FY19 SUMAR Priority Initiatives

SUMAR has identified three priority initiatives for FY19 that require broad campus participation for success or require significant cultural or policy change. These priorities are in the categories of strengthening operations and enhancing management practices or will result in direct cost savings. SUMAR projects ultimately enable the release or focus of resources toward teaching, research, and the student experience. The priority initiatives for FY19 are: 

Controlling Healthcare Costs
This multi-year effort continues as the University seeks to identify additional opportunities to mitigate rising healthcare costs or “bend the trend”. The national trend for healthcare costs continues to increase at a rate of 8% to 9% each year since 2010 (according to benefits providers Aetna, United, and Optum Rx), while Princeton’s increase has been held at 6% to 7% over the past three years. Several strategies (e.g., My Health Coach, My Health Advocate, Best Doctors, Castlight, Carebridge, and increased use of urgent-care centers instead of ER visits) support employee health and mitigate both the University’s and employees' contributions to healthcare expenses.

Additional strategies that employees can deploy to curb the increase in healthcare costs include:

  1. Enrollment in the Consumer Directed Health Plan (CDHP), which may offer savings to employees and their families;
  2. Use of Flexible Spending Accounts and Health Savings Accounts (FSA and HSA), which enable employees to save money by allocating pre-tax dollars each pay period to cover eligible medical expenses;
  3. Use of the new, interactive, online decision-support tool called ALEX during open enrollment (and for new benefits-eligible employees), to receive a customized recommendation for a healthcare plan, tools, and information that can optimize savings opportunities.

These strategies require ongoing engagement of employees and dependents to use the healthcare system effectively in addition to the University optimizing the structures of our healthcare plans. 

Questions? Contact the Benefits Team

Increasing Supplier Diversity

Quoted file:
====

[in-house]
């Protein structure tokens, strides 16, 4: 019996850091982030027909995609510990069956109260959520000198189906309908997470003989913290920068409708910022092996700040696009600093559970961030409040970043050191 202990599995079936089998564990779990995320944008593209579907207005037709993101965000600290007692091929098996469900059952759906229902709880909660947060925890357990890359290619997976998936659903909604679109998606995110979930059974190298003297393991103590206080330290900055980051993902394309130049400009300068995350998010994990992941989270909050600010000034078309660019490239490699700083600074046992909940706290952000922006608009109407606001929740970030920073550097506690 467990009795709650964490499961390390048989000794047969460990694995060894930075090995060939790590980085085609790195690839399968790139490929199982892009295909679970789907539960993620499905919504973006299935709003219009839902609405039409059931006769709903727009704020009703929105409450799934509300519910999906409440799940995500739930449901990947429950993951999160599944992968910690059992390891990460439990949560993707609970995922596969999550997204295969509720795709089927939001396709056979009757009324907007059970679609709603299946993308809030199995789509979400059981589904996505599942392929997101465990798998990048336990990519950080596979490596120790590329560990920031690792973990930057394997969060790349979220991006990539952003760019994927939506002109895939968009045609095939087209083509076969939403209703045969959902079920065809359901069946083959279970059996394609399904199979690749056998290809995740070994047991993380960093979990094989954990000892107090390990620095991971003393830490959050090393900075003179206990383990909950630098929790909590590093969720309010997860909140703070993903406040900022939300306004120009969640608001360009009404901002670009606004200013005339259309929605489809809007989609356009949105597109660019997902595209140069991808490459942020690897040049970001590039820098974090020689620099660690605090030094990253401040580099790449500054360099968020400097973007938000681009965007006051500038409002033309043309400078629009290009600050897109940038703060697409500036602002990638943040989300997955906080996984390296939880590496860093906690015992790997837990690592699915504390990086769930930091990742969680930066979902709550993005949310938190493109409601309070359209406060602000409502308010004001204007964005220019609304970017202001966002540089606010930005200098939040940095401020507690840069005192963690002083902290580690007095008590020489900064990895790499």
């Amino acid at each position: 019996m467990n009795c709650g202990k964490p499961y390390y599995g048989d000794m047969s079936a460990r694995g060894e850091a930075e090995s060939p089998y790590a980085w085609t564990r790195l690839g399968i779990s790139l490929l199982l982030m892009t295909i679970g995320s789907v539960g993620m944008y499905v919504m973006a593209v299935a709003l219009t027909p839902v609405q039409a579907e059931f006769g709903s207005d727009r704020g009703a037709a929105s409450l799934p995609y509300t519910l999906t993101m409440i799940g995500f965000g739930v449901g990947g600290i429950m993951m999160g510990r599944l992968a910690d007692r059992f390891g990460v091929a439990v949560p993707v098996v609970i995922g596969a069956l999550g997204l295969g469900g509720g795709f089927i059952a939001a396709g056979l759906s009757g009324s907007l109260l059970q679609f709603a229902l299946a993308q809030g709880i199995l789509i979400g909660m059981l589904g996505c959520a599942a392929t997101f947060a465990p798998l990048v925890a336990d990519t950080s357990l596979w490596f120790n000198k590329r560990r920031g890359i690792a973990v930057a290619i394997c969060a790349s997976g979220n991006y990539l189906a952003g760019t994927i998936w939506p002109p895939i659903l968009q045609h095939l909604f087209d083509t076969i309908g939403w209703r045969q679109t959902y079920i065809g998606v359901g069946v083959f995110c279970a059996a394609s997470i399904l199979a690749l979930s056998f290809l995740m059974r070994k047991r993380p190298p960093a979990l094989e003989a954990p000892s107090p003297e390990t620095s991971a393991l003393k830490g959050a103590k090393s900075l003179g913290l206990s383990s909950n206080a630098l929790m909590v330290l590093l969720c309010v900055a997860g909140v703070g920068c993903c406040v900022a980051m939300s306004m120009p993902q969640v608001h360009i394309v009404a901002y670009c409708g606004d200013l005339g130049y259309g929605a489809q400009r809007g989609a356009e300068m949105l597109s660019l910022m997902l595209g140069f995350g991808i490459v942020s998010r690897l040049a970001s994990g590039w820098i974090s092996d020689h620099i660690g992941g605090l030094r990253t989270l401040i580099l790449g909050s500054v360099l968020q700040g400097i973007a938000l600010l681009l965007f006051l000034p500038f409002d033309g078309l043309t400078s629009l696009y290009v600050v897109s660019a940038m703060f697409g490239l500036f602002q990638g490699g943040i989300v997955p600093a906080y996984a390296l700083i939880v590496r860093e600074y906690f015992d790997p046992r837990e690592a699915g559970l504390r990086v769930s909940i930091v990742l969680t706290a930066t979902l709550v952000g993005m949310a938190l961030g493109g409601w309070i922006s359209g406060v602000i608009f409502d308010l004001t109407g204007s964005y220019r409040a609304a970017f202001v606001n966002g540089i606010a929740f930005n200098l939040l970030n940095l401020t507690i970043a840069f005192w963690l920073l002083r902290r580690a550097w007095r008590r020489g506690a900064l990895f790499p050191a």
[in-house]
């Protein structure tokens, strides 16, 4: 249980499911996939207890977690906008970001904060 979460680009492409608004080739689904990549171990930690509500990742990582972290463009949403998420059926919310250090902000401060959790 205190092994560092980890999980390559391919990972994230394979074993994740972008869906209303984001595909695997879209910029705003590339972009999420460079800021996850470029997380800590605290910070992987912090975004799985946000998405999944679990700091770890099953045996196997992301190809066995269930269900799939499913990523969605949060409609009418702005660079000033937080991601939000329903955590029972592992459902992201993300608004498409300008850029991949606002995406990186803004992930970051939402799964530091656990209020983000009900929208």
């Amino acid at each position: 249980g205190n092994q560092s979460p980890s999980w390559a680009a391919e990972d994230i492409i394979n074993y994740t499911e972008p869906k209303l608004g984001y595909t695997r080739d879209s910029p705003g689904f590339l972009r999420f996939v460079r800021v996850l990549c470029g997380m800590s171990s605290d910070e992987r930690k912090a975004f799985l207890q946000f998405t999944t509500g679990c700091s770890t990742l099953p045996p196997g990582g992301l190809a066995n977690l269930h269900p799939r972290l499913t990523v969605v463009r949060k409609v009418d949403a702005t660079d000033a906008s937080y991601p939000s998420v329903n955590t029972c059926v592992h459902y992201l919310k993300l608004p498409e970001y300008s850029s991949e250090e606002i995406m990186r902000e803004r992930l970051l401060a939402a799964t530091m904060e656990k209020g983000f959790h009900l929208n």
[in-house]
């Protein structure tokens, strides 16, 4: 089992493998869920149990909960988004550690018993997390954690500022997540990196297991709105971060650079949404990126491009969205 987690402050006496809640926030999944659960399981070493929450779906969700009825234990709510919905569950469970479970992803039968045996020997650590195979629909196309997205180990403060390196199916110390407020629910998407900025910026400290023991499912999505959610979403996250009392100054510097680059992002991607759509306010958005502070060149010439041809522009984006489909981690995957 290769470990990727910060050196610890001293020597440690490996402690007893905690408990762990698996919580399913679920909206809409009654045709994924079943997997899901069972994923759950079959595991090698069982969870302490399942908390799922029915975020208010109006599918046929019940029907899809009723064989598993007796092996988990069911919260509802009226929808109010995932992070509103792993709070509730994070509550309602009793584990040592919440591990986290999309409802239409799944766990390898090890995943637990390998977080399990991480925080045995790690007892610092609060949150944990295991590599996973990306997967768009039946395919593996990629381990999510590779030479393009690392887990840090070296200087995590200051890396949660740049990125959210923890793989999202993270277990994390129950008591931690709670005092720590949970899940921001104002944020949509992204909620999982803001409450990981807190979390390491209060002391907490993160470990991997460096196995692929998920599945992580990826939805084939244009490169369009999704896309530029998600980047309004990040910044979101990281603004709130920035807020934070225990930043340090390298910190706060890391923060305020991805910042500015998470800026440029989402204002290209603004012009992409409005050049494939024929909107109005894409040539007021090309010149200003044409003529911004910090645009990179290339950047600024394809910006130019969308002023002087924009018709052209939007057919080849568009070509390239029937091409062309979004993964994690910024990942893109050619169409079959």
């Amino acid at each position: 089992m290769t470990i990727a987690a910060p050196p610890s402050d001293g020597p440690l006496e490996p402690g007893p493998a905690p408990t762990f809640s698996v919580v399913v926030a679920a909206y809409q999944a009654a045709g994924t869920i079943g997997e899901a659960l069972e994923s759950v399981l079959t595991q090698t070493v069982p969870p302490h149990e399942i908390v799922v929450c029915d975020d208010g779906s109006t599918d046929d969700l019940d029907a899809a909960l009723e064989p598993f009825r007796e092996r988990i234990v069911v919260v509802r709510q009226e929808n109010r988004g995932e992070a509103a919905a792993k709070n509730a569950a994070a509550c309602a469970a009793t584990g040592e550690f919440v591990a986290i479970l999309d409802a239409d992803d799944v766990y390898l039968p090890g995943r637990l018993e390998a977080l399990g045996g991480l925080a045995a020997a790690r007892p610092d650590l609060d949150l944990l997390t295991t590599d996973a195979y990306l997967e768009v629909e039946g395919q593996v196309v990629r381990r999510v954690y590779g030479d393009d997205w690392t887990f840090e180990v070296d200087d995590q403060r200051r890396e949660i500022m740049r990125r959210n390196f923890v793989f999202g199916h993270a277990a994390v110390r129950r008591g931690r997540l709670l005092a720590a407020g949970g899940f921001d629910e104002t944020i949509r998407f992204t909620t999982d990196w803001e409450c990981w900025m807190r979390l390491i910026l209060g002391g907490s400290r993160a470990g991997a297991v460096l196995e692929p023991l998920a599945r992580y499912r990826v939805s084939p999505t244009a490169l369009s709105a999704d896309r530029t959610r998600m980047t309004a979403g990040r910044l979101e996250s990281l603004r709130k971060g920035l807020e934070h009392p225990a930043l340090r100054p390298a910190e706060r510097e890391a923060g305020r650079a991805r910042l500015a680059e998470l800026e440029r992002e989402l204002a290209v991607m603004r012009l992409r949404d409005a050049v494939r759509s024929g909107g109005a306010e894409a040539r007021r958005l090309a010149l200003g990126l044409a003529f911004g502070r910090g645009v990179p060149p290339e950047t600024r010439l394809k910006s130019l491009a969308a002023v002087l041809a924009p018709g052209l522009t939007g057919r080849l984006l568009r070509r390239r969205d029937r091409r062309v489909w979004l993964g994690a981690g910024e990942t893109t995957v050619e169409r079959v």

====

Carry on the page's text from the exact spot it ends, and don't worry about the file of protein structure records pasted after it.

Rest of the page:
Princeton’s efforts to promote diversity and inclusion among its students, faculty, and staff are well recognized. The University aims to mirror this progress among its third-party suppliers, and since supplier diversity is synonymous with good procurement practices, and vice versa, Procurement seeks to both set a model for encouraging the use of diverse suppliers and identify the best procurement practices and cost savings. A lack of competition is the most prevalent issue requiring focused attention and support toward advancement in this area. In FY19, Procurement will focus on increasing the frequency with which University purchases are competitively bid and ensuring that when bids occur, diverse firms are well represented.

In order to increase supplier diversity, University colleagues should engage with Procurement to leverage department-specific data and reports to assist departments in making informed decisions about purchasing.

Objectives of this program include demonstrating responsible stewardship of financial resources by promoting competitive access to procurement needs for interested firms; engaging and educating diverse firms on the opportunities to support the University’s mission through the provision of needed goods and services; and pursuing economic inclusion for diverse suppliers as measured by the frequency with which they have the opportunity to compete for University business and the total spend directed to them. Diverse suppliers generate value by broadening the pool of supplier expertise, perspectives, and capabilities. 

Questions? Contact Procurement

Seeking New Methods for Innovative and Impactful Projects
Through this third priority, SUMAR aims to encourage ideas for innovative and impactful initiatives that could lead to cost savings, administrative efficiencies, strengthened operations, or enhanced management practices. SUMAR believes that the best ideas can be found at all reaches of the University community. If you or a colleague has an idea for a pilot or project that you believe could strengthen our workforce, business operations, and services; create efficiencies or cost savings; or better leverage our resources, we want to hear from you. SUMAR reps are also interested in meeting with established groups on campus and can lead discussions/brainstorming sessions to solicit ideas from working groups, business units, or committees that would like to participate. As ideas come forward, staff from the Office of the Executive Vice President can assist in assessment, case development, and/or facilitation services with the individuals and departments that present ideas.

Please contact Laura Strickler for an initial consultation if you have an idea that could increase productivity as described above.